Just in time for Earth Day, we took our iPhone 3GS for a little outing out in the sun with the Novothink Surge Solar Charger. This attractive 2.8-ounce case is available in six colors, and covers the back, bottom, and most of the sides of an iPhone 3G or iPhone 3GS. Let's see if it can live up to its claim of giving you 30 minutes of talk time after sitting in the sun for two hours.
The Surge has a 1320 mAh battery inside that's more powerful than our 1200mAh Mophie Juice Pack Air, and the case itself is only slightly thicker. That's not great, because the thinner Mophie already doubles the thickness of the iPhone.
To first test its charging capability without using the solar panel, we plugged the Surge into a USB port, charging it completely over about eight hours. Then it was time to charge the iPhone, and six hours after we inserted our iPhone with a completely depleted battery into the Surge, the most the Surge could recharge the iPhone was to the 75% point. We expected better, since Novothink claims the Surge's battery offers 105% the iPhone's battery capacity.
Next it was time to put it to the solar test. We wanted to simulate a situation where we were on a camping trip and had completely depleted the iPhone's battery as well as that of the Surge. On a bright, sunny day here in the Midwest, we inserted the iPhone into the charger and placed it in bright sunlight in the middle of the day for exactly 2 hours, the amount of time the company says will give you "30 minutes of talk time on a 3G network or 60 minutes of talk time on a 2G network."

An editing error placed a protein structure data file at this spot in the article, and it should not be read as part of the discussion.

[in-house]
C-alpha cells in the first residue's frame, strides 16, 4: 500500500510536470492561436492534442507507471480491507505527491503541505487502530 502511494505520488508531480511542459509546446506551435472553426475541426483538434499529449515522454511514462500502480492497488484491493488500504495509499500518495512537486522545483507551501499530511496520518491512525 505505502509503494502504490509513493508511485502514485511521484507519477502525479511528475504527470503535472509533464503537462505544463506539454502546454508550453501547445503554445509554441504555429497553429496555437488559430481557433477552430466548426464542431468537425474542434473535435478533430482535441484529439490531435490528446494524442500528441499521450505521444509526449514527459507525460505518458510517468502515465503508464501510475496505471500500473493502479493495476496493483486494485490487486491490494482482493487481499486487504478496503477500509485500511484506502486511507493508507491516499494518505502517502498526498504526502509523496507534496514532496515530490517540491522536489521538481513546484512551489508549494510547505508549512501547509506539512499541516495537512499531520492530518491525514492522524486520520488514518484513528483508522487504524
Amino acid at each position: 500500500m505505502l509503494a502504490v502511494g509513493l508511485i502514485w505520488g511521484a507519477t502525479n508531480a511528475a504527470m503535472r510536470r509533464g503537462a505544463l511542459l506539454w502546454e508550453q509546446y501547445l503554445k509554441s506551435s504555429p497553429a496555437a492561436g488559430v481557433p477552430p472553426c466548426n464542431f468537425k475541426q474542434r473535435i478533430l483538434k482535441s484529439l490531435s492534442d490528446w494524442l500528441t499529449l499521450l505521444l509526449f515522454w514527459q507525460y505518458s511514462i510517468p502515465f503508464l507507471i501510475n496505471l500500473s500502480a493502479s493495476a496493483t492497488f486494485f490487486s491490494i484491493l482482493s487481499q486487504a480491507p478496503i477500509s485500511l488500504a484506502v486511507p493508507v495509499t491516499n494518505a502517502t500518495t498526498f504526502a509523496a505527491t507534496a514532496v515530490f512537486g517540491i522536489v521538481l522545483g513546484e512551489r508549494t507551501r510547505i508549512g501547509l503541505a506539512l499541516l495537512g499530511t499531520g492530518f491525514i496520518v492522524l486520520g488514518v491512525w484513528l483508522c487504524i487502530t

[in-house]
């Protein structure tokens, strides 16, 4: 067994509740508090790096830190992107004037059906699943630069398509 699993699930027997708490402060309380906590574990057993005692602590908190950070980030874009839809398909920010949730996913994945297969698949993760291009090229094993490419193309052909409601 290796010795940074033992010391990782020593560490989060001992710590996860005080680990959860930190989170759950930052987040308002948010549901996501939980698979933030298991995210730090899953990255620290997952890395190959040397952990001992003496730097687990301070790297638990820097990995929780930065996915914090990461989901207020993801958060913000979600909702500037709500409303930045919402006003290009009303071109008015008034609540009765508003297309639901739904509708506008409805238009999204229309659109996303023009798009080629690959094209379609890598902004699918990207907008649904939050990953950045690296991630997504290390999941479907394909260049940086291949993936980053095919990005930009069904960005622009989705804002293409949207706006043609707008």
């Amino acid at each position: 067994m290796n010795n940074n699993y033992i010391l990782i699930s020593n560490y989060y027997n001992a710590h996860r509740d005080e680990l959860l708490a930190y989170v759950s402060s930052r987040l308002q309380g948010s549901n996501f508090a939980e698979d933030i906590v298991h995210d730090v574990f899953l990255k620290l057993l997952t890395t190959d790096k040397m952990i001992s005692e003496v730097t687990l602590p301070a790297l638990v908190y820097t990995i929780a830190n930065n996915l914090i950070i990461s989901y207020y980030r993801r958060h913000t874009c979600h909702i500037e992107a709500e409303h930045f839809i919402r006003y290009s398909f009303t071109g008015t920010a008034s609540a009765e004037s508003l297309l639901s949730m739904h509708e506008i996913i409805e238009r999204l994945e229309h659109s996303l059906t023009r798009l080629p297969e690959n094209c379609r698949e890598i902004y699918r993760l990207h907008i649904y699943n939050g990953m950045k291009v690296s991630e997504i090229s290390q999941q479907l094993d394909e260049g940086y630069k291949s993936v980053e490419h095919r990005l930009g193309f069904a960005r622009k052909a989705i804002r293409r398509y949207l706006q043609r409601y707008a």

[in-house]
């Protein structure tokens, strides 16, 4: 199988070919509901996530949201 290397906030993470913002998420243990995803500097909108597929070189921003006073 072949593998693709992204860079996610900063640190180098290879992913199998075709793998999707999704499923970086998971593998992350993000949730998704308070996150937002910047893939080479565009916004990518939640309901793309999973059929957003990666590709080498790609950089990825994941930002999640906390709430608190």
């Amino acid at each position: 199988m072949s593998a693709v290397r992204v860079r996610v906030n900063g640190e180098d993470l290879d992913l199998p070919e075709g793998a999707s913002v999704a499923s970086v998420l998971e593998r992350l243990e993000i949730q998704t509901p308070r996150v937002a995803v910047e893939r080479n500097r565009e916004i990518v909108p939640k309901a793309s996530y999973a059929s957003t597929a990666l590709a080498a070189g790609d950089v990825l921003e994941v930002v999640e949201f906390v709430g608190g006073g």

At the beginning of our charging session, the iPhone showed less than a 2% charge, and after two hours direct sunlight, it was up to 10%. Would that be enough to give you 30 minutes of talk time? We think that would be a stretch.
Now, let's think for a minute about how useful a solar cellphone charger could really be in our daily lives. Typically, whenever we're not talking on our cellphones, they sit in our pockets. We wouldn't want to leave our iPhone 3GS sitting around out in the sun unattended, and it's a rare day when we spend the whole day outside working or playing, so we realized the usefulness of this solar charger case — even if it worked perfectly — was very limited.
We usually charge the iPhone at night, anyway, and obviously that's when the sun doesn't happen to be shining. And when we confirmed its weak performance in our testing, we're convinced the Novothink Surge solar charger is not worth its steep $80 price.
Unless you're looking for a feel-good product with the novelty and symbolic Earth-friendliness of solar panels on the back, get yourself a thinner Mophie Juice Pack that'll do just about the same thing for $11.50 less.